Vitamin D Deficiency

  • Author:
    Betty Kovacs, MS, RD

    Betty is a Registered Dietitian who earned her B.S. degree in Food and Nutrition from Marymount College of Fordham University and her M.S. degree in Clinical Nutrition from New York University. She is the Co-Director and Director of nutrition for the New York Obesity Research Center Weight Loss Program.

  • Medical Editor: Melissa Conrad Stöppler, MD
    Melissa Conrad Stöppler, MD

    Melissa Conrad Stöppler, MD

    Melissa Conrad Stöppler, MD, is a U.S. board-certified Anatomic Pathologist with subspecialty training in the fields of Experimental and Molecular Pathology. Dr. Stöppler's educational background includes a BA with Highest Distinction from the University of Virginia and an MD from the University of North Carolina. She completed residency training in Anatomic Pathology at Georgetown University followed by subspecialty fellowship training in molecular diagnostics and experimental pathology.

Quick GuideNutritional Health Pictures Slideshow: Amazing Vitamin D, Nutrition's Newest Star

Nutritional Health Pictures Slideshow: Amazing Vitamin D, Nutrition's Newest Star

What is the treatment for a vitamin D deficiency?

Vitamin D3 has been shown to be the best choice for supplements. Vitamin D2 supplements do not raise your levels the same amount as D3 and, in some cases, they have been shown to decrease levels over long-term use.

The amount of vitamin D that is needed to correct a deficiency will depend on the severity of the deficiency and your individual health risks. The time of year will also matter. For example, if you are on the low end of adequate blood levels and heading in to the winter months you would need a bit more than if you were heading in to the summer months. The goal for everyone is to get your stores to a safe level and prevent them from dropping with a maintenance plan.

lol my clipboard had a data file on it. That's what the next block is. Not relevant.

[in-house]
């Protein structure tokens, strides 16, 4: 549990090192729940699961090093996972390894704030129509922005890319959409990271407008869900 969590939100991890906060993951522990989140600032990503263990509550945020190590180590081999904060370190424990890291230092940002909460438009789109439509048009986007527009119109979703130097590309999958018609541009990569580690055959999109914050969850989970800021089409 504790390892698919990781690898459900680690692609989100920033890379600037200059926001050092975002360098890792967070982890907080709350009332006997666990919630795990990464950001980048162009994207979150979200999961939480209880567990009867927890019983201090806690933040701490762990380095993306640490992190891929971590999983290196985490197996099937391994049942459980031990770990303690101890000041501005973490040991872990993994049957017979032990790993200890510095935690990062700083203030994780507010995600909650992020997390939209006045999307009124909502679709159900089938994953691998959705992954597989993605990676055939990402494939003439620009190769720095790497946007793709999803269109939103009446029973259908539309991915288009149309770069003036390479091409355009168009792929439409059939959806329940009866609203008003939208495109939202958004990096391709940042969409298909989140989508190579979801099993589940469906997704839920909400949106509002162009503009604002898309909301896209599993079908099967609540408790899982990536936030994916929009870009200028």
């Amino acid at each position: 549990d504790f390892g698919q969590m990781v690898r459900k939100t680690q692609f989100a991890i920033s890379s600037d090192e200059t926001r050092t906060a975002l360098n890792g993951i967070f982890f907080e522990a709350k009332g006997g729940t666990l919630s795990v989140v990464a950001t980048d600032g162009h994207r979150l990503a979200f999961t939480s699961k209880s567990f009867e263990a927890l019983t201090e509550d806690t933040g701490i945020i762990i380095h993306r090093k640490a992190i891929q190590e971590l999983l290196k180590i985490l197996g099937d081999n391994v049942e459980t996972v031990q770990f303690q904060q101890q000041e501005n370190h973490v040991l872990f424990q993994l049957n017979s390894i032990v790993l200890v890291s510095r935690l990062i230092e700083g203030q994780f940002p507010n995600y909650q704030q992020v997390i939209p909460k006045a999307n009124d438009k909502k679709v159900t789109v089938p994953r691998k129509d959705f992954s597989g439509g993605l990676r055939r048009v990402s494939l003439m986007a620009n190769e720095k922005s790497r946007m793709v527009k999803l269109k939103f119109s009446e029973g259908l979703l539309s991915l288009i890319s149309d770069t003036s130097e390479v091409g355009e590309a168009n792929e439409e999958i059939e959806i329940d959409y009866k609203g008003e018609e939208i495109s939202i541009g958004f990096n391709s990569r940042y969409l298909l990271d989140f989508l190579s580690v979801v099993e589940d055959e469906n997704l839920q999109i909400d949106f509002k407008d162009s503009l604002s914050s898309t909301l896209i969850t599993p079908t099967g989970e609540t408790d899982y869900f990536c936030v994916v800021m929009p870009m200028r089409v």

What you take is as important as how you take it. Vitamin D supplements should be taken with a meal that contains fat. Studies have shown that when taken on an empty stomach versus with a meal containing fat, there was an average of 32% more vitamin D absorption in the fat-containing meal. This ranged from 11%-52%. Even an 11% reduction is significant and can impact your vitamin level. A recent study instructed people to take their supplement with their largest meal (typically the one with the most fat), and in three months, their blood levels went up an average of 56.7%.

There are supplements that can be taken on a daily, weekly, or monthly basis. It's a matter of preference and, most importantly, which one you will be more likely to take. You may start out at a higher dose and decrease after a month or two. Most experts feel that the goal is to get your level above 30-40 ng/mL, depending on your risk factors, and then take a maintenance amount. When you are deficient, it is recommended to have your blood tested after two to three months of taking the supplement to be sure that your levels are going up. Work with your doctors to find the optimal plan for you.

The task force for the Endocrine Society makes the following recommendations:

  • For children 1-18 years of age who are vitamin D deficient, we suggest treatment with 2,000 IU/d of vitamin D3 for at least six weeks or with 50,000 IU once a week for at least six weeks to achieve a blood level of 25(OH)D above 30 ng/ml, followed by maintenance therapy of 600-1,000 IU/day.
  • We suggest that all adults who are vitamin D deficient be treated with 50,000 IU of vitamin D3 once a week for eight weeks or its equivalent of 6,000 IU of vitamin D3 daily to achieve a blood level of 25(OH)D above 30 ng/ml, followed by maintenance therapy of 1,500-2,000 IU/day.
  • In obese patients, patients with malabsorption syndromes, and patients on medications affecting vitamin D metabolism, we suggest a higher dose (two to three times higher; at least 6,000-10,000 IU/day) of vitamin D to treat vitamin D deficiency to maintain a 25(OH)D level above 30 ng/ml, followed by maintenance therapy of 3,000-6,000IU/day. One study found that for every 33 lbs. of body weight the serum 25(OH)D level was 4 ng/ML lower at the end of one year of monitoring. This could lead to a significant change in the amount required to supplement based on your body weight and starting serum level.
  • African Americans: The population mean serum 25(OH)D level has been shown to be lower in African Americans than whites, but supplementation has been shown to be as effective in this population. A randomized, controlled vitamin D study was on a population of white and African-American women. Continue Reading
Reviewed on 6/9/2016
References
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